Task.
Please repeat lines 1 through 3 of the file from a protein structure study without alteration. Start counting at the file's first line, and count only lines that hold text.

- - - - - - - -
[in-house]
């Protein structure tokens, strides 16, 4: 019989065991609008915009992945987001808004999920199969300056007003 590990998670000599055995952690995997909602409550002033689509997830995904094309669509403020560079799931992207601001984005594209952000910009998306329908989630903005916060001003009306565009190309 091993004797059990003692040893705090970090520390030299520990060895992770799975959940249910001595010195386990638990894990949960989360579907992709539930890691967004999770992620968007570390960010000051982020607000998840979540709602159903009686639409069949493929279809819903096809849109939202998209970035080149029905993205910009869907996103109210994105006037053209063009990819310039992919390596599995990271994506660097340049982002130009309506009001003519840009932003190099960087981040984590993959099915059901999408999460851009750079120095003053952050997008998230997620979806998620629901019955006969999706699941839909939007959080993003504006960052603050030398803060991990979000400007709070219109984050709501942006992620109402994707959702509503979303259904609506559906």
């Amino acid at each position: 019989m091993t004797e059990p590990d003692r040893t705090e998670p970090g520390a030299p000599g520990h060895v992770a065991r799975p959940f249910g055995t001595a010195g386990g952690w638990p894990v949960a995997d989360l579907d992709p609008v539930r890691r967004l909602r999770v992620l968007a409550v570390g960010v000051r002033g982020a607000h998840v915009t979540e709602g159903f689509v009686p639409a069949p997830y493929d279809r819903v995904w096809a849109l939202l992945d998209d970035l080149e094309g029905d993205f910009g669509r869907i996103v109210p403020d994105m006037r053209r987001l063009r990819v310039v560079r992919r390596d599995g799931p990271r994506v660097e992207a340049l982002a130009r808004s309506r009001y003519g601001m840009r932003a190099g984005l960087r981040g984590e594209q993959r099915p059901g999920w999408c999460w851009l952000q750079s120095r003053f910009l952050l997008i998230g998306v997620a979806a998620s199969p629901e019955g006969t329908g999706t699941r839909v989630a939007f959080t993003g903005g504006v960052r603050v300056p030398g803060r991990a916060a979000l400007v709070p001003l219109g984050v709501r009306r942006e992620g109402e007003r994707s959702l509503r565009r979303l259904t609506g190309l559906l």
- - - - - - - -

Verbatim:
[in-house]
């Protein structure tokens, strides 16, 4: 019989065991609008915009992945987001808004999920199969300056007003 590990998670000599055995952690995997909602409550002033689509997830995904094309669509403020560079799931992207601001984005594209952000910009998306329908989630903005916060001003009306565009190309 091993004797059990003692040893705090970090520390030299520990060895992770799975959940249910001595010195386990638990894990949960989360579907992709539930890691967004999770992620968007570390960010000051982020607000998840979540709602159903009686639409069949493929279809819903096809849109939202998209970035080149029905993205910009869907996103109210994105006037053209063009990819310039992919390596599995990271994506660097340049982002130009309506009001003519840009932003190099960087981040984590993959099915059901999408999460851009750079120095003053952050997008998230997620979806998620629901019955006969999706699941839909939007959080993003504006960052603050030398803060991990979000400007709070219109984050709501942006992620109402994707959702509503979303259904609506559906």
């Amino acid at each position: 019989m091993t004797e059990p590990d003692r040893t705090e998670p970090g520390a030299p000599g520990h060895v992770a065991r799975p959940f249910g055995t001595a010195g386990g952690w638990p894990v949960a995997d989360l579907d992709p609008v539930r890691r967004l909602r999770v992620l968007a409550v570390g960010v000051r002033g982020a607000h998840v915009t979540e709602g159903f689509v009686p639409a069949p997830y493929d279809r819903v995904w096809a849109l939202l992945d998209d970035l080149e094309g029905d993205f910009g669509r869907i996103v109210p403020d994105m006037r053209r987001l063009r990819v310039v560079r992919r390596d599995g799931p990271r994506v660097e992207a340049l982002a130009r808004s309506r009001y003519g601001m840009r932003a190099g984005l960087r981040g984590e594209q993959r099915p059901g999920w999408c999460w851009l952000q750079s120095r003053f910009l952050l997008i998230g998306v997620a979806a998620s199969p629901e019955g006969t329908g999706t699941r839909v989630a939007f959080t993003g903005g504006v960052r603050v300056p030398g803060r991990a916060a979000l400007v709070p001003l219109g984050v709501r009306r942006e992620g109402e007003r994707s959702l509503r565009r979303l259904t609506g190309l559906l």